2  Ender    2 years ago

Probably not a typical view but I don't like monkeys. They get on my nerves.

The only ones I like are the gorillas. They seem mostly peaceful and look like they are contemplating.

Anyway, what I think is most life on earth is symbiotic in some form or another.

Generally humans tend to think they are unique and above the fray, when that is not the case.

 
 
 
Trout Giggles
Professor Principal
3  Trout Giggles    2 years ago
From a scientific standpoint what we are could fit in a gallon sized Ziplock baggie.

Anyone remember the Star Trek episode where  the crew was held hostage by these people that could reduce the human body to a salt lick. That statement I copied reminded me of that

 
 
 
Ender
Professor Principal
3.1  Ender  replied to  Trout Giggles @3    2 years ago

One thing I learned from Star Trek, never go on a mission with them...

 
 
 
Trout Giggles
Professor Principal
3.1.1  Trout Giggles  replied to  Ender @3.1    2 years ago

Not if you're wearing a red shirt

 
 
 
Gordy327
Professor Expert
3.1.2  Gordy327  replied to  Ender @3.1    2 years ago
One thing I learned from Star Trek, never go on a mission with them..

Never put your higher ranking officers in one shuttle either.

 
 
 
Perrie Halpern R.A.
Professor Principal
4  Perrie Halpern R.A.    2 years ago
If we are only 43% human this means that 57% of our body consists of parasites, viruses, fungi, bacteria etc.

We are 100% human from a DNA standpoint. We have symbiotic relationships with these other organisms as do all animals and plants on the earth.

 
 
 
Hal A. Lujah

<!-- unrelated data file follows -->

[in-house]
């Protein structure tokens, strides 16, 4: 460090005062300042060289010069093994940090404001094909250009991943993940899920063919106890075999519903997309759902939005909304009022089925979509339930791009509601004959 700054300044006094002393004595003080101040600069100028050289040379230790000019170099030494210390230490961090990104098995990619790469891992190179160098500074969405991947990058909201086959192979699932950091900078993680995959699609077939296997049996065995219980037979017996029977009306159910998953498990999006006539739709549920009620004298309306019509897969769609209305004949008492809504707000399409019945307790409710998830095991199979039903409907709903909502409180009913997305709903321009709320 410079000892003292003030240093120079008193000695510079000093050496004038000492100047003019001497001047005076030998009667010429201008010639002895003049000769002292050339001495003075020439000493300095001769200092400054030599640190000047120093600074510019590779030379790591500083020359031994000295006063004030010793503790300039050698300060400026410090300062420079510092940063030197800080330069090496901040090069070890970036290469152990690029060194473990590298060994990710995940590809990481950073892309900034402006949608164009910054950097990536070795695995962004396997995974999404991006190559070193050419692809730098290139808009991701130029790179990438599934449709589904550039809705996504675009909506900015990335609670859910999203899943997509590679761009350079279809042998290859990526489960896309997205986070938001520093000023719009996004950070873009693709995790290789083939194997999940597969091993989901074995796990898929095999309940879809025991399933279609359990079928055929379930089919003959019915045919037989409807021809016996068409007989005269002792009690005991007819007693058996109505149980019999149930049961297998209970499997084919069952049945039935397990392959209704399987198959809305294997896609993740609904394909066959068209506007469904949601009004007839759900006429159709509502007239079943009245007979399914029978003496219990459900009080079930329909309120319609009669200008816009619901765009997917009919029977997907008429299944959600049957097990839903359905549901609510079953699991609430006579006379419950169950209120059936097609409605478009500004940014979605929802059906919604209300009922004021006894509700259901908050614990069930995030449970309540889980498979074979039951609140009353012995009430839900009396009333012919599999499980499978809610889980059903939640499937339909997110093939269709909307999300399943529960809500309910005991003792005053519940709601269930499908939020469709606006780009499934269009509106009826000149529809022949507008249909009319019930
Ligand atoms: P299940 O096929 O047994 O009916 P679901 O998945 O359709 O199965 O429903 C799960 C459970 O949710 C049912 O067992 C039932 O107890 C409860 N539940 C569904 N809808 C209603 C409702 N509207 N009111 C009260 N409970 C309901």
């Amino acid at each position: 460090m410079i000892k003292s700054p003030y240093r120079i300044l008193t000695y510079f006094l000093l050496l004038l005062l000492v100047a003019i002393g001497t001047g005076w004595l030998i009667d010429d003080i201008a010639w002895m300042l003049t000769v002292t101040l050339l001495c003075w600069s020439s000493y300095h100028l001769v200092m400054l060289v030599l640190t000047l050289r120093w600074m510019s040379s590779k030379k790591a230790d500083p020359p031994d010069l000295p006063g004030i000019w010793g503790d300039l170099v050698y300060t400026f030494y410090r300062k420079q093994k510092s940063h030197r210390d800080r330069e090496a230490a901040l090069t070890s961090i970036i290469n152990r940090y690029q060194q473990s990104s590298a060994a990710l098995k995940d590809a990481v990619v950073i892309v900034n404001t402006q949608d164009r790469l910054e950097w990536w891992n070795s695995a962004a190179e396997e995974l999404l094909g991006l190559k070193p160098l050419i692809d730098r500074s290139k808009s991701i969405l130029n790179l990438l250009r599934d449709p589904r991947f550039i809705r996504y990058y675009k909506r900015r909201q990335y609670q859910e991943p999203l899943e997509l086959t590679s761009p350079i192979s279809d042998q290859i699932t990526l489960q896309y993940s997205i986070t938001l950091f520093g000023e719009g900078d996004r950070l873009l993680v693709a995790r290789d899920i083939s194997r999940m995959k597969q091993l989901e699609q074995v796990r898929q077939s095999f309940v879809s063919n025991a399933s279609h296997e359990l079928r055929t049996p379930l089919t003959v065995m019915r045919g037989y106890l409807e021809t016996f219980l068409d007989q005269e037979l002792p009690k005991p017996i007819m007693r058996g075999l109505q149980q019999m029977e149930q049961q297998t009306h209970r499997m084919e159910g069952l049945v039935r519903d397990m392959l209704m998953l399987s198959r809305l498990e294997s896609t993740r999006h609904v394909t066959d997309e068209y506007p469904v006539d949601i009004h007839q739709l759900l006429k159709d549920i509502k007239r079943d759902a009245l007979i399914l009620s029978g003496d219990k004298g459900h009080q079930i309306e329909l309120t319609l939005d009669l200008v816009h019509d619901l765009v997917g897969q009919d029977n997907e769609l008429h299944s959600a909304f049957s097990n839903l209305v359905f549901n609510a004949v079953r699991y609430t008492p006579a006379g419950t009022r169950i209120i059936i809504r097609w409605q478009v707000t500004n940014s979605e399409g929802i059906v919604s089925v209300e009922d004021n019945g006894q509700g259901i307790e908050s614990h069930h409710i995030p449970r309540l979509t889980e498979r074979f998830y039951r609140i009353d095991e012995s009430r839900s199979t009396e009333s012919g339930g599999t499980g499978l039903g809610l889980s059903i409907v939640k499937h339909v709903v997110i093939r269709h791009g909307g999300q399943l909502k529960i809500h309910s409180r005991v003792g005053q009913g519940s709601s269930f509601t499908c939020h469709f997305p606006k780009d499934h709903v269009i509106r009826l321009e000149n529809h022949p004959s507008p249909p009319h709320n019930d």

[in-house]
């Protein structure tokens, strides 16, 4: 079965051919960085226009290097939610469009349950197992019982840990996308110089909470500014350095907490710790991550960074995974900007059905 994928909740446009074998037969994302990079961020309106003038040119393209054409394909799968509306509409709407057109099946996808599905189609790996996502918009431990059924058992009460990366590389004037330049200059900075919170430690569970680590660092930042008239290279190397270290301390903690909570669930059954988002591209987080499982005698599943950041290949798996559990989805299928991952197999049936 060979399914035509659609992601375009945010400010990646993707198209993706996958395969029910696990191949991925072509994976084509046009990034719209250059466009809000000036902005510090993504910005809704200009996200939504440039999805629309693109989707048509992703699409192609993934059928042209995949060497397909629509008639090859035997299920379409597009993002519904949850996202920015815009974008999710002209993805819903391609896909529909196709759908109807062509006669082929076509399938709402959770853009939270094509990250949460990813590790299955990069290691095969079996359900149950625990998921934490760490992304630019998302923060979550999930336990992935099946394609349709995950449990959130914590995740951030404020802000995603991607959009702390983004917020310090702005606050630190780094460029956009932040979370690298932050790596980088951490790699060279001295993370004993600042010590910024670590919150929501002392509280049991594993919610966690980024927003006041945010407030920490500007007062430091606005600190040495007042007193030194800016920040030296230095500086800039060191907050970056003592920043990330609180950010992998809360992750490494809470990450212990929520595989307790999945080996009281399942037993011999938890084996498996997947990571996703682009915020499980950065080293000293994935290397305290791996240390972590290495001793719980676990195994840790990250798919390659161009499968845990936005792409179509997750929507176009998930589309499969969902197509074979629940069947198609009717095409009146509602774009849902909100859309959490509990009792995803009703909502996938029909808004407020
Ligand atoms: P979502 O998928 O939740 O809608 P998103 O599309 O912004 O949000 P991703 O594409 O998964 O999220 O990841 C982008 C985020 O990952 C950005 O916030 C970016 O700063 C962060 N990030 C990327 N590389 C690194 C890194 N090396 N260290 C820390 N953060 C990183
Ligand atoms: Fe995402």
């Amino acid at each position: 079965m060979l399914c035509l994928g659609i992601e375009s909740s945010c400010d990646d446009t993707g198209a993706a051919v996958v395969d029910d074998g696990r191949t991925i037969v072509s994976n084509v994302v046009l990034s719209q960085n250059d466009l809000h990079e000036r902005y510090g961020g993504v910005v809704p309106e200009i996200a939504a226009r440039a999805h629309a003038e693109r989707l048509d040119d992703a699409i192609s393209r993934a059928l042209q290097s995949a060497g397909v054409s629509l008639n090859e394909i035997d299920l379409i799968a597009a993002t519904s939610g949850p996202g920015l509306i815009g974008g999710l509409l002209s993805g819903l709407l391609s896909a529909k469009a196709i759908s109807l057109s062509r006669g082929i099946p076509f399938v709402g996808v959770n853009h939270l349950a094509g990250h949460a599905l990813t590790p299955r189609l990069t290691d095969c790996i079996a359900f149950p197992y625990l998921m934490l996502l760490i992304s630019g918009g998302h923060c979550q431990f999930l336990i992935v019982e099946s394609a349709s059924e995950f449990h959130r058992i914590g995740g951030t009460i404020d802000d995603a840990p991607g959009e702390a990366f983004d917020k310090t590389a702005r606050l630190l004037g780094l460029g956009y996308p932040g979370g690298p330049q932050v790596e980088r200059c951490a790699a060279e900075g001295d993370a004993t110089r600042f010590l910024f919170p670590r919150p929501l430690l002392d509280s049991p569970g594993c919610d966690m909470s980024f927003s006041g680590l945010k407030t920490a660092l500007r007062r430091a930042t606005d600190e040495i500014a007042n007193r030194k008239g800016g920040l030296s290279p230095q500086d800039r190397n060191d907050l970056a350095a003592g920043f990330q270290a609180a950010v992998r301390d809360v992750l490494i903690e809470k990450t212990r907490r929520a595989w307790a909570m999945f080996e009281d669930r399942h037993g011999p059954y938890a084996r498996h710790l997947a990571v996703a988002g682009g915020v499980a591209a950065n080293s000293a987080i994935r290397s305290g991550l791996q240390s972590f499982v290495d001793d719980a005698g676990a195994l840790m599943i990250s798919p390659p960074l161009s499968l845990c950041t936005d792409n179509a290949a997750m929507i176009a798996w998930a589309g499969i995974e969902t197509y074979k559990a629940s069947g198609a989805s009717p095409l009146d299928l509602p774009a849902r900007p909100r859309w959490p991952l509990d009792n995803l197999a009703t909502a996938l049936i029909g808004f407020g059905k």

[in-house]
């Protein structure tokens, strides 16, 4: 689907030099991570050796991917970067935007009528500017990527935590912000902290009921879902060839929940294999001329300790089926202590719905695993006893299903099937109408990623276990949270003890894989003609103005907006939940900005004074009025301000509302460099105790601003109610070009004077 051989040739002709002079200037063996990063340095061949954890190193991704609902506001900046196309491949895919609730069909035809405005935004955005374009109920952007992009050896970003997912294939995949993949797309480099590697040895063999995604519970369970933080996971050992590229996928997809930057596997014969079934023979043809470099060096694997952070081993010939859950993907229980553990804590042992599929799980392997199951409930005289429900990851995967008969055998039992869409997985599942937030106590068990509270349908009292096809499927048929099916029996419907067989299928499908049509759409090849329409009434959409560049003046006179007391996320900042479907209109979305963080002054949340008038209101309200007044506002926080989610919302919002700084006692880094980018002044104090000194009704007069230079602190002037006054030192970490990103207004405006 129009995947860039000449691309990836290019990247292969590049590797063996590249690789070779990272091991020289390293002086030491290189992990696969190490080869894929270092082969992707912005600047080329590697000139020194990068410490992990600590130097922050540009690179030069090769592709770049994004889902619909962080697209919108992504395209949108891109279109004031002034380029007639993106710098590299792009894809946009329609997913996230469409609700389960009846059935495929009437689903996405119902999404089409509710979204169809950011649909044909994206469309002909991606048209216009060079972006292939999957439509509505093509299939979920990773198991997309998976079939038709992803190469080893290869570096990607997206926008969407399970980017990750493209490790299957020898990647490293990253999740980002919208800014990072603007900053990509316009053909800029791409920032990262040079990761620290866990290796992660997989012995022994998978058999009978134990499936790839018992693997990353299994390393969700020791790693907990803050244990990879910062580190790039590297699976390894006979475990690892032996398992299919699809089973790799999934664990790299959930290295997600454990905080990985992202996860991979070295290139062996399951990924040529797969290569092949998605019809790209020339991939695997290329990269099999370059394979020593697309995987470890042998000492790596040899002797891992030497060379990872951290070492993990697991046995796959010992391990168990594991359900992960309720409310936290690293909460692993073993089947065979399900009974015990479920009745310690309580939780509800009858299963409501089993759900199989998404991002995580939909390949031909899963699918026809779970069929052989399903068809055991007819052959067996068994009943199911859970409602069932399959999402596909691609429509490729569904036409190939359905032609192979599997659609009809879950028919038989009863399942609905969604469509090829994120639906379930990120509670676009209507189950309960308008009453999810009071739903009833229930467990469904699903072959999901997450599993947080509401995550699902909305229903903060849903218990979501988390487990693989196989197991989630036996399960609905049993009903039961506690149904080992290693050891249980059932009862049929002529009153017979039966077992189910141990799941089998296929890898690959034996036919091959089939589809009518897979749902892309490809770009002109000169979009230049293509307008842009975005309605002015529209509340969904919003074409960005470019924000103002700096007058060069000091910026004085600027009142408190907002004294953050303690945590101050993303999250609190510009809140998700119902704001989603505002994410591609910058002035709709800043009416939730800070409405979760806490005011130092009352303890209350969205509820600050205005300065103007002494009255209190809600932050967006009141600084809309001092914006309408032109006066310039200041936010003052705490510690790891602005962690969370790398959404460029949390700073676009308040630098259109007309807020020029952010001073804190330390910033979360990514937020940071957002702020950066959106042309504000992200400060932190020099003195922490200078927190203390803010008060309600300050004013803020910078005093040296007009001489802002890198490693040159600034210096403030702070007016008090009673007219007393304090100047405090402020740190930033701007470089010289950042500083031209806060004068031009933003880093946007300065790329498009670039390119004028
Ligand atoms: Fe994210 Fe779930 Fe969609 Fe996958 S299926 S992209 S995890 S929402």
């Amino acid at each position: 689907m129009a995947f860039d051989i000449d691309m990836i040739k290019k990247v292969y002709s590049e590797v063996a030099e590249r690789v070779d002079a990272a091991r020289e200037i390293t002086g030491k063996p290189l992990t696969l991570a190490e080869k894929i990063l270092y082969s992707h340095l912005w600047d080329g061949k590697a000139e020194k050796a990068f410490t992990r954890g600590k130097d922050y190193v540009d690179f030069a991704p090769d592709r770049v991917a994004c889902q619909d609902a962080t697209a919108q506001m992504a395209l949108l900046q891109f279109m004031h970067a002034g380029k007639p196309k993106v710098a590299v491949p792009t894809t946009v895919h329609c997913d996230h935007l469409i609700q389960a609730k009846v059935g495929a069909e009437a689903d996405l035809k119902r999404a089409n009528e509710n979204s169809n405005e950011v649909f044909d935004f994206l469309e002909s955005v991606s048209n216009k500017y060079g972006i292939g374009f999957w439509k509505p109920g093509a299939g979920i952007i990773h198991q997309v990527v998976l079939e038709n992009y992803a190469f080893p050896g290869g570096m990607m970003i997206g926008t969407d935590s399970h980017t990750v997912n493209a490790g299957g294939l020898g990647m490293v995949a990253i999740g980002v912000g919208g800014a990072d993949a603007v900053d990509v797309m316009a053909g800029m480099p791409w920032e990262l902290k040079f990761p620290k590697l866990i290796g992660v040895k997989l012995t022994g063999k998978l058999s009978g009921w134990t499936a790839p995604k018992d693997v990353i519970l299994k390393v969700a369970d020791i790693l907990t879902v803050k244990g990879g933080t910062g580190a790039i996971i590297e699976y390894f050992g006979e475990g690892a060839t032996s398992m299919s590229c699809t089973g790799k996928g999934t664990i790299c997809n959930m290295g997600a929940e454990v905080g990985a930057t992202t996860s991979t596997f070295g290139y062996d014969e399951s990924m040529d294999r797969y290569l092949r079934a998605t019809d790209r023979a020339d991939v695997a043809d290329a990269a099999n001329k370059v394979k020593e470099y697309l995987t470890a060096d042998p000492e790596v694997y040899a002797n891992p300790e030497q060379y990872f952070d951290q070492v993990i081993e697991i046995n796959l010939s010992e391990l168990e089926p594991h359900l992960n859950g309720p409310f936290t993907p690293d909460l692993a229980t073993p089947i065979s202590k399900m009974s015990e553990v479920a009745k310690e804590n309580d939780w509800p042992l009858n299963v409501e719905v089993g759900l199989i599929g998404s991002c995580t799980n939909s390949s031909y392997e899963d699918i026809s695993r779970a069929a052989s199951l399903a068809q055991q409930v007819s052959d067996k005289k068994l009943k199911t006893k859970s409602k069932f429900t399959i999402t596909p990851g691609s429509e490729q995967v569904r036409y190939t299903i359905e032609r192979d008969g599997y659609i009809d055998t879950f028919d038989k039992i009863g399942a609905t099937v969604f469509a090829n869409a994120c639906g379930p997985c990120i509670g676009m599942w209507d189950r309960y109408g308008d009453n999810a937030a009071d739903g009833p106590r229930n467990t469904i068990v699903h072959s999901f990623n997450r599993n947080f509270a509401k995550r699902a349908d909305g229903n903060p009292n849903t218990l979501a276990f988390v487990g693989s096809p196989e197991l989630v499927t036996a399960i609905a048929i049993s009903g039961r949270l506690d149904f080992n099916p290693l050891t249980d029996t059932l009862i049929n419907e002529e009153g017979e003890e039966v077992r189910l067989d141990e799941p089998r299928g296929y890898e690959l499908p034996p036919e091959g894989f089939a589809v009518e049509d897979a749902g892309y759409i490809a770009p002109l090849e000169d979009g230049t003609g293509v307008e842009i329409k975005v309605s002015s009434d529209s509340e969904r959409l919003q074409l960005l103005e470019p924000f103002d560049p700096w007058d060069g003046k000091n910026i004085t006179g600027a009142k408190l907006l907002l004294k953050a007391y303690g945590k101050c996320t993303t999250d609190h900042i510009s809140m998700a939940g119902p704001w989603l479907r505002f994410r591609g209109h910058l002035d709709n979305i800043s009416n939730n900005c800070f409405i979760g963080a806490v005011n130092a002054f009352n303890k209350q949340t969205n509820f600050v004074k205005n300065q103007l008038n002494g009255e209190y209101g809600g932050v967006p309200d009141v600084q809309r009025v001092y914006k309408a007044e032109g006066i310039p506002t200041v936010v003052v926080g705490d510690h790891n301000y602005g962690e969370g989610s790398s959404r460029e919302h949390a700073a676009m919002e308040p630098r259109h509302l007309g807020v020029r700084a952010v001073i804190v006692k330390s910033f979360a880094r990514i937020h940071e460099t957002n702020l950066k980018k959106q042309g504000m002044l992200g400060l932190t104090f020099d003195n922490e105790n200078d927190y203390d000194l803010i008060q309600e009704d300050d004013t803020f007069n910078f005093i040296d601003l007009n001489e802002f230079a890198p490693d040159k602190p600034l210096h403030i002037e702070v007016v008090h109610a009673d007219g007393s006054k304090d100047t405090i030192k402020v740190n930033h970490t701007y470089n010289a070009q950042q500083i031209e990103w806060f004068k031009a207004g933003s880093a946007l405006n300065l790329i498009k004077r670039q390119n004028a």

Professor Guide
4.1  seeder  Hal A. Lujah  replied to  Perrie Halpern R.A. @4    2 years ago

I’m no pathologist, but it seems that if you remove a human bone it will be 100% human from a DNA standpoint.  If you remove a human intestine it will not be 100% human DNA, since it relies on non-human symbiotic organisms to function.  If you removed all of the non-human symbiotic organisms from a human they would quickly perish, and what was removed would be 0% human DNA.

We’ve all heard the strange medical cases where the use of a strong antibiotic has killed off someone’s gut micro biome and made the person very ill, but they were brought back to health by literally introducing other peoples’ poop into their gut.  Breath mint, anyone?

 
 
 
Gordy327
Professor Expert
4.1.1  Gordy327  replied to  Hal A. Lujah @4.1    2 years ago
If you remove a human intestine it will not be 100% human DNA, since it relies on non-human symbiotic organisms to function.

I assume you are referring to cellular mitochondria? While they do have their own DNA, they reside inside normal cells in a symbiotic relationship. Mitochondria were a big "jump start" to the evolution of more complex organisms. Organisms such as bacteria residing outside the cells and tissues can have a beneficial or harmful effect on tissue, depending on the bacteria involves. Normal gut flora generally aids in digestion and immunity. 

We’ve all heard the strange medical cases where the use of a strong antibiotic has killed off someone’s gut micro biome and made the person very ill, but they were brought back to health by literally introducing other peoples’ poop into their gut.  

It's called a fecal transplant. Sounds disgusting, sure. But it does help respawn ones normal gut bacteria. Usually people who have undergone chemo and radiation therapy lose their gut bacteria (Radiation sucks), along with damage to bone marrow, which produces red and white blood cells.

Breath mint, anyone?

More like a mouth wash enema. Lol